Sometimes, you can't find everything you want in the right area. By splitting up your list, you give your realtor a bit of breathing room which opens up more homes to look at. It's far better to visit 16 homes that all fit your needs than to visit 1 home that fits both your wants and your needs. Don't be too vague, but you also don't want to completely restrict your options. After all, you may find an awesome home that you didn't even know you needed… until you saw it.

The house shopping process

It's time to go shopping! Now, the timeline on house shopping isn't set in stone. If you're looking at homes in an in-demand area, there may be a lot of competition. In this case, your “buying a house timeline” may move from a few weeks to a few months. During this period, your realtor will bring you to homes that match your “must-haves” (and hopefully include your “wants”).

Be prepared. You may view a bunch of houses before that certain one screams “this is the one!”

Making an offer

Once you find the right home, you and your real estate agent will put in an offer. Sometimes, your offer is outbid by another buyer who’s also looking at the home. Other times, your offer is accepted within a day or two and you're on the fast track to homeownership. It all depends on the competitive nature of the area, the other buyers interested in the home and the seller's overall appetite for closing.

In a seller's market (i.e., a highly competitive market where the seller has the upper hand), you may find that your offer gets negotiated. In that case, it will be up to you if you want to increase your bid. Remember, don't get caught in a bidding war and go outside the range you pre-established. In a buyer's market (i.e., a less competitive market where the buyer has the upper hand), your offer may be accepted almost immediately.

Taking care of the final details

Once your offer has been accepted, it's time to nail the final few details that stand between you and your future home.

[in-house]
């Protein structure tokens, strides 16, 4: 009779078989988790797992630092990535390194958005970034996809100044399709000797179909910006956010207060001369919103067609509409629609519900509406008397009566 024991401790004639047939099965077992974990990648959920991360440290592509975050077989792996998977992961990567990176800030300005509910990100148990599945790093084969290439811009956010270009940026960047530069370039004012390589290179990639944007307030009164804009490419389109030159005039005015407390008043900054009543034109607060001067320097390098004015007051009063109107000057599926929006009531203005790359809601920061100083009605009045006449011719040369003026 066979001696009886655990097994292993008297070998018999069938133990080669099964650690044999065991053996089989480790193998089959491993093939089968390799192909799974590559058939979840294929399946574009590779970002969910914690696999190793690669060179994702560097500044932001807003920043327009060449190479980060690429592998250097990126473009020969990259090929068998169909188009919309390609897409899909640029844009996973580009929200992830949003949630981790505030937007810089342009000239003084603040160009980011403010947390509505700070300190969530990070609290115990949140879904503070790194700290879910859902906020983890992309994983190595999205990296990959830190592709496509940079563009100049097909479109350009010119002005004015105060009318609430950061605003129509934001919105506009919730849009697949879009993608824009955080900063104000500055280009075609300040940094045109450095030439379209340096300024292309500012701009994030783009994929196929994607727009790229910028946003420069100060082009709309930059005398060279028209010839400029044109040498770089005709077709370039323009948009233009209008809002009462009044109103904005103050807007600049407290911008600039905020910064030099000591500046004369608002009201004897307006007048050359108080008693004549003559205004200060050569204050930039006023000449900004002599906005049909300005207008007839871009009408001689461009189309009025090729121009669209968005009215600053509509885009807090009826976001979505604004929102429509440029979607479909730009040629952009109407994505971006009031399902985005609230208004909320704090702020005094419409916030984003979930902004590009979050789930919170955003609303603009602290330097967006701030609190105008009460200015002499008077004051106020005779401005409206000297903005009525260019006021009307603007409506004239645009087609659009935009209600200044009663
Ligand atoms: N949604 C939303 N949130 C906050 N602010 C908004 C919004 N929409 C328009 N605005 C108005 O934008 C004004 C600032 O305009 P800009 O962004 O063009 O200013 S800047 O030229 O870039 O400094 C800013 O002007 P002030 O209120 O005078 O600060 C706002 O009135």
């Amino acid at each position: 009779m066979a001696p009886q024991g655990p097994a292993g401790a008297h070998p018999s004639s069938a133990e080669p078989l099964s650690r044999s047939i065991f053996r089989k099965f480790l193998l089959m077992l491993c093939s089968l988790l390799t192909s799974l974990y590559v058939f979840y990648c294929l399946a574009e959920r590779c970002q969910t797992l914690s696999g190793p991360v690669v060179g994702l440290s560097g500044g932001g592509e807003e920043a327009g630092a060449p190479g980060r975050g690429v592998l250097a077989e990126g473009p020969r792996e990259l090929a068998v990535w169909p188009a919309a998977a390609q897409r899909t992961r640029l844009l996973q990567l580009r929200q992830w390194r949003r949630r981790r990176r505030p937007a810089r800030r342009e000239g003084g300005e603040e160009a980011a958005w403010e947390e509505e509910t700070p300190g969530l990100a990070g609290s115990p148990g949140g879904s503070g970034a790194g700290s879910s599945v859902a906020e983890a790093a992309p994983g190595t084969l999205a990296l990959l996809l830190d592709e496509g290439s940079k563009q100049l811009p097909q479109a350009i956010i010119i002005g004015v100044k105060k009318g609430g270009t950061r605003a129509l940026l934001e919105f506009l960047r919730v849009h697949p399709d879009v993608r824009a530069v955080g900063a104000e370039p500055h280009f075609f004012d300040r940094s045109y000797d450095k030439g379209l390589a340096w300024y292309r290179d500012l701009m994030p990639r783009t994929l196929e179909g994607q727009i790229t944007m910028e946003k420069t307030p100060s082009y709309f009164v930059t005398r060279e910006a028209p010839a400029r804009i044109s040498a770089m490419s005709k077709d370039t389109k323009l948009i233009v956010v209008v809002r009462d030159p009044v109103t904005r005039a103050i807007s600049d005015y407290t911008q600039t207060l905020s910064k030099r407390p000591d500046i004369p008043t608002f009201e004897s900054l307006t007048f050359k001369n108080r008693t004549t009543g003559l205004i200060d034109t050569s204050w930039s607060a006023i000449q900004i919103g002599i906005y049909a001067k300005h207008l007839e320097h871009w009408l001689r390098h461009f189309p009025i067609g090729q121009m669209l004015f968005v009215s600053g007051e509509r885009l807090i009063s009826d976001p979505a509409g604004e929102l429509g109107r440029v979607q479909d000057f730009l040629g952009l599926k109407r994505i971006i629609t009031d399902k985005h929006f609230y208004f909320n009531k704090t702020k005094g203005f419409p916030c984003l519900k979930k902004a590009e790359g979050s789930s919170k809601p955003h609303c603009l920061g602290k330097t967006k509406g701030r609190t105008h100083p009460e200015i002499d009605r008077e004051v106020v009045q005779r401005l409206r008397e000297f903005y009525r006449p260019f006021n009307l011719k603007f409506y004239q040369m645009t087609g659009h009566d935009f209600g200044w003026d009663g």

Getting your loan approved

The length of time it takes to fully secure your mortgage loan depends on your lender. On average, it takes around 30 days to get your loan approved. However, during peak months, it can take lenders 45 days or more depending on the size, scope and overall application volume.

Getting an appraisal

While you're waiting for your loan to be approved, it's time to make sure your future home is priced properly. Your lender will send an appraiser to the home. This is a hands-free process and your only job is to wait. If the home's value is at or higher than the price you're paying, you're in the clear. However, if it's substantially lower, you may have to renegotiate the deal with the seller. The appraisal process helps protect both you and the lender. You don’t want to overpay for the house, and your lender wants to make sure the house is worth the value of the mortgage.  It’s always a good idea to make sure your contract includes a clause that the value must be at least the sale price to avoid a larger down payment.

Having the house inspected

A home inspection is different from a home appraisal. The inspection process involves having a certified inspector come out to the house to look for any unforeseen issues with the home. This could be something as simple as some unnoticed aesthetic damage, to more serious issues such as structural problems or hidden water damage. Unlike an appraisal, it’s your responsibility to obtain an appraisal as the lender is not involved.

There are other types of inspections that you can opt for, such as dedicated roofing inspections, sewer inspections and termite inspections. But these aren't always provided by traditional home inspectors. You may need to hire specialized inspectors for this.

Closing the deal

It's finally here! The day you've been waiting for. It's time to close the deal. After filling out some paperwork and getting the keys, you're in the clear. You own a home. Now it's time to start the moving process (PDF).

Are you ready to buy your first house?

If you’re ready to take that first step to homeownership, we have plenty of helpful resources and calculators for soon-to-be homeowners. You can read this detailed breakdown of how mortgages work or find out if you prequalify for a home mortgage. Speak to one of our Home Lending Advisors today and we'll help you find a mortgage for when you find your perfect home.